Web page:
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Open-source learning: a glance into a new form of education

Since 2019, Concordia’s Open Educational Resources project has provided grants for professors interested in creating their proper learning materials. This new way of learning could benefit future Concordia students for years to come.

Concordia’s Library Services Fund Committee (LSFC) has supported many projects that have benefited students, from allowing 24-hour library access to a laptop rental program. A newly supported grant could not only help and improve the way professors teach, but also reduce the cost of textbooks and resources for students.

Starting in 2019, the Open Educational Resources project (OER) is a program that many universities feel is a step in the right direction. Relatively still in its infancy, the eventual goal for all universities is to nationally network intellectual property from an open-source collection of information that would provide professors with the liberty to alter content for their respective courses. If professors adopt this model, over time, it could drastically slash textbook prices for students.

Associate University Librarian for Scholarly Communications Geoffrey Little is responsible for the OER project. According to a study from the University of Guelph, just over 60 per cent of students surveyed would spend roughly $250–$750 dollars on textbooks in one semester. Little agrees that prices for textbooks are rising, and a new alternative must be created to combat this problem.

“Number one top of the heap benefit is cost-saving for students,” Little said. “Textbook prices have gone up exponentially in the last several decades and is a big budget for students every year.”

The program was put forth to encourage the creation and adoption of open-source textbooks for students who want to avoid breaking the bank every semester for new books.

The OER program offers three tiers of grants to alter or create textbooks for their respective courses. Starting up to $1,000, the Adopt grants allow professors to adopt a book from the open-source collection, allowing minor changes if need be. The Customize grants, up to $5,000, permit professors to alter textbooks by adding or retrieving content in order to tailor the material for their course. The last option, which goes for up to $10,000, are the Create grants — though it may seem like a hefty price, this grant would allow professors full liberty in creating their own textbook from scratch.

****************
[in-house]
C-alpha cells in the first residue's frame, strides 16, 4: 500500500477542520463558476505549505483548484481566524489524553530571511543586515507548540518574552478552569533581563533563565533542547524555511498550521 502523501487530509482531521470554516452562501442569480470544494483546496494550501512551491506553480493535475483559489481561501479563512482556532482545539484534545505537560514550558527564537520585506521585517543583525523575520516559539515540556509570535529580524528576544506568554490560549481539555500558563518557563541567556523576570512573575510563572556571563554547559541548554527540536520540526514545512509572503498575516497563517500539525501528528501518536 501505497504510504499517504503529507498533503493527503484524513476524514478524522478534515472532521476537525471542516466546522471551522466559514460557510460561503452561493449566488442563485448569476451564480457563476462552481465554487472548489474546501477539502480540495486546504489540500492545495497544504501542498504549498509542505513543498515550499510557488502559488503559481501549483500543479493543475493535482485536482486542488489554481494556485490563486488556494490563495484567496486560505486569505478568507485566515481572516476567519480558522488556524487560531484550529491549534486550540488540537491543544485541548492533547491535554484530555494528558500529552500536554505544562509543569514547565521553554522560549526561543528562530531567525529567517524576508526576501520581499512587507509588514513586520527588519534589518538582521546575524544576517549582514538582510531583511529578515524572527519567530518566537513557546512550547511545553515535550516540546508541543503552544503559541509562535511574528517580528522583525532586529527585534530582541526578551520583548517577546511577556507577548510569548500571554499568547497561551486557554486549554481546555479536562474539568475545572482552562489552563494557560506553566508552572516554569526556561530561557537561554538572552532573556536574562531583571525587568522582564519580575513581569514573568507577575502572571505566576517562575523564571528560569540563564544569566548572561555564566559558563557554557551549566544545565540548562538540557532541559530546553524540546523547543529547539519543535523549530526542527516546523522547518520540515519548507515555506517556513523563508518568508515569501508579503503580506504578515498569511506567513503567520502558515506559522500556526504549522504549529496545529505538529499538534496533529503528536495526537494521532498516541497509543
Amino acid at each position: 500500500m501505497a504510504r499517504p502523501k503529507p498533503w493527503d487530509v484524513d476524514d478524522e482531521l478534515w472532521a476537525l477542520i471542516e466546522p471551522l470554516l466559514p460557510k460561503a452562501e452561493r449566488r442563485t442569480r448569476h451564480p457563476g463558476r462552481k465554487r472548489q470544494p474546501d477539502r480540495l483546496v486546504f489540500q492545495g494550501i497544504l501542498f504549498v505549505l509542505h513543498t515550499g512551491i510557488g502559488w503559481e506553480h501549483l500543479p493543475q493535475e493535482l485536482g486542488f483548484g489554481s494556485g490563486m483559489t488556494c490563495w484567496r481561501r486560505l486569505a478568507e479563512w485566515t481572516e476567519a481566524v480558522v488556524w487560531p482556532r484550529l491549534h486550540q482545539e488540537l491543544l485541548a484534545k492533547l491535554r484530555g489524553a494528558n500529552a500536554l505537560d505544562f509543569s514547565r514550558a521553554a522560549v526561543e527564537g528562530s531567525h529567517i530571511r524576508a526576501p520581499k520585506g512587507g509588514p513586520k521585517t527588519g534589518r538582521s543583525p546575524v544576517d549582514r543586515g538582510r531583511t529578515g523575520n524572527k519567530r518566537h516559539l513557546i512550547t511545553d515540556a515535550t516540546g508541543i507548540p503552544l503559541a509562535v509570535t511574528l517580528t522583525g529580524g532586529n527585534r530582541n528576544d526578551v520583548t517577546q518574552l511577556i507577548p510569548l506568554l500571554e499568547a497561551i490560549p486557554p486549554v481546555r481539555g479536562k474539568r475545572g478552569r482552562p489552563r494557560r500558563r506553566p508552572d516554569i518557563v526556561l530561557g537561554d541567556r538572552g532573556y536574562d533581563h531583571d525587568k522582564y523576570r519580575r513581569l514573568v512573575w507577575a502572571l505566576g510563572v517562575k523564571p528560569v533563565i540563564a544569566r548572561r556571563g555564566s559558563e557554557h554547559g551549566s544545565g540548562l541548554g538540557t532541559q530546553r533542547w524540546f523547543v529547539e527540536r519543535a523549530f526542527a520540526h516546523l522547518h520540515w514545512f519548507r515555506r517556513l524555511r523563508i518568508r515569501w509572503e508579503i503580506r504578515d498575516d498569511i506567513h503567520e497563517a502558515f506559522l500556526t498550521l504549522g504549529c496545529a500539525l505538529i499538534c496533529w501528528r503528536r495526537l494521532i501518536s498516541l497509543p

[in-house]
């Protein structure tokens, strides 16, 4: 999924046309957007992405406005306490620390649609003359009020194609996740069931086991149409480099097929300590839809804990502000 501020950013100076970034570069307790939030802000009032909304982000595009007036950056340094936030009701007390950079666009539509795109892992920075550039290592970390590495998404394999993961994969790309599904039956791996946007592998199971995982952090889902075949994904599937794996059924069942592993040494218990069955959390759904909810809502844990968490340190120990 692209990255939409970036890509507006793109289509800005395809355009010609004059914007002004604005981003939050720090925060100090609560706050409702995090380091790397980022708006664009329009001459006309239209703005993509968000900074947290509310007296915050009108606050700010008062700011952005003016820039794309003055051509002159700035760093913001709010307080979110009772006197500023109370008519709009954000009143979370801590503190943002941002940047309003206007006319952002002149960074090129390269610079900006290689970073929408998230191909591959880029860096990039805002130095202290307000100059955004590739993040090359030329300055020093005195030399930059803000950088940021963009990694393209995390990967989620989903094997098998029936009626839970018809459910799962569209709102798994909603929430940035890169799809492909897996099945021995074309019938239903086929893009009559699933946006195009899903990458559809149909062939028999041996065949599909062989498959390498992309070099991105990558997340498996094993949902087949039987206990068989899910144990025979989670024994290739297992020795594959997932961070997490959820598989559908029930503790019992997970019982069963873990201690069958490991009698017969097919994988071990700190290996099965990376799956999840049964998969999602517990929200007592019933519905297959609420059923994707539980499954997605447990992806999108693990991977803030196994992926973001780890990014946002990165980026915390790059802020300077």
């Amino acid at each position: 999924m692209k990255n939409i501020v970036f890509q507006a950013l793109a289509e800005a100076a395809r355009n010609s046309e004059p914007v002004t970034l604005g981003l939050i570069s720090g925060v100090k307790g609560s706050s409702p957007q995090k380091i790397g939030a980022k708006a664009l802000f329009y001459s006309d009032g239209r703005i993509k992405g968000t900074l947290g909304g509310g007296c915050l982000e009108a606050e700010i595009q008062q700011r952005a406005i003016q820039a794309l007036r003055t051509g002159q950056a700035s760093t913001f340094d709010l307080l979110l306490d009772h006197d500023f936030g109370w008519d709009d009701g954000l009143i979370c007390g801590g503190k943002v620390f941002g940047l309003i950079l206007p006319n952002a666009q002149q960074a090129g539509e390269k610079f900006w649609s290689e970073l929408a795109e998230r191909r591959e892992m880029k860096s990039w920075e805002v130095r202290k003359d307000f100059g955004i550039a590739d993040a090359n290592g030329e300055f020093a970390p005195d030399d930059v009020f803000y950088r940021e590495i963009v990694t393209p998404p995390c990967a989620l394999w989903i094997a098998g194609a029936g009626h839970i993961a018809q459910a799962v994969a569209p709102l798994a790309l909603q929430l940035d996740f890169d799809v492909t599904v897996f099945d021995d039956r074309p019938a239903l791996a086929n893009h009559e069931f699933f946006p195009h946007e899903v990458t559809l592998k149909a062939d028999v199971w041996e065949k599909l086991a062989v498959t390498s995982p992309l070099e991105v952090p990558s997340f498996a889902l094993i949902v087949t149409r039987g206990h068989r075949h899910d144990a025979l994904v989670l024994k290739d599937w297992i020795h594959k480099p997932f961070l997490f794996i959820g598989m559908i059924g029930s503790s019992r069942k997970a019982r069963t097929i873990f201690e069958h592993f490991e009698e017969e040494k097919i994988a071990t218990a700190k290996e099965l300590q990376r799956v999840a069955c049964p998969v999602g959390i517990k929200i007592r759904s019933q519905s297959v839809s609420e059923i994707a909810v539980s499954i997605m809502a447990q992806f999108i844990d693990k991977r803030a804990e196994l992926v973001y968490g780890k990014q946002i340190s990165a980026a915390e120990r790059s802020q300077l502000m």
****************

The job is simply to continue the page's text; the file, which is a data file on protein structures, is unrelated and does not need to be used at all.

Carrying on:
These altered or created textbooks would return to the open-source ecosystem, where other professors would have the liberty of modifying or altering the material. Concordia professors who have used the OER program favoured the Adopt and Customize grants.

Concordia University Assistant Marketing Professor Pierre-Yann Dolbec has utilized the Customize grant. After teaching digital marketing for three years, Dolbec needed to find a book that was tailored more for his course. Unsuccessful, he turned to the OER program.

“I couldn’t really find a textbook that was both proper at a strategic level, but also affordable for students, so I applied for a grant with OER,” Dolbec said. Though the textbook Dolbec modified is now free, the textbooks he used to assign to students averaged around $120–$150. The modifications have allowed Dolbec to teach the course differently.

Usually requiring specific material from other textbooks that he would assign to his students in class, the freedom of having tailored material provided more class interactivity. “We have a Q&A of the chapter we’re reading, and then we have exercises in class to bring that content to life,” Dolbec said. “It allowed me to move to a more interactive way of learning rather than lectures and slides.”

Many students are finding new alternatives to reduce their textbook costs. Biology student Norreen Quansah found ways to do exactly that. Quansah realized that book prices aren’t cheap, prompting her to search for cheaper online editions. “Certain textbooks we don’t use often but it is required that we have to buy them. Textbooks tend to be expensive for no reason, so I try my best to find other options.”

Quansah says that if her professors would ever decide to create textbooks with OER grants, she would be fully on board.

“Oh 100 per cent,” Quansah said. “We’re only going through certain sections of the textbook that we do go over. Having a textbook that a professor would create would be really beneficial.”

The only drawback according to Dolbec is that altering and adding material to textbooks is time-consuming. “I had greatly underestimated the amount of work it would take, it was a substantial weight on my schedule,” Dolbec said. However, Dolbec can’t stress enough how this program can help students and encourages all professors to apply for an OER grant. Dolbec said that the team at the library that assisted him while altering his textbook was a great help. “All of this was phenomenal, from that angle I would totally recommend any professor who might want to delve into textbook writing to reach out to OER.”

Graphic courtesy of James Fay

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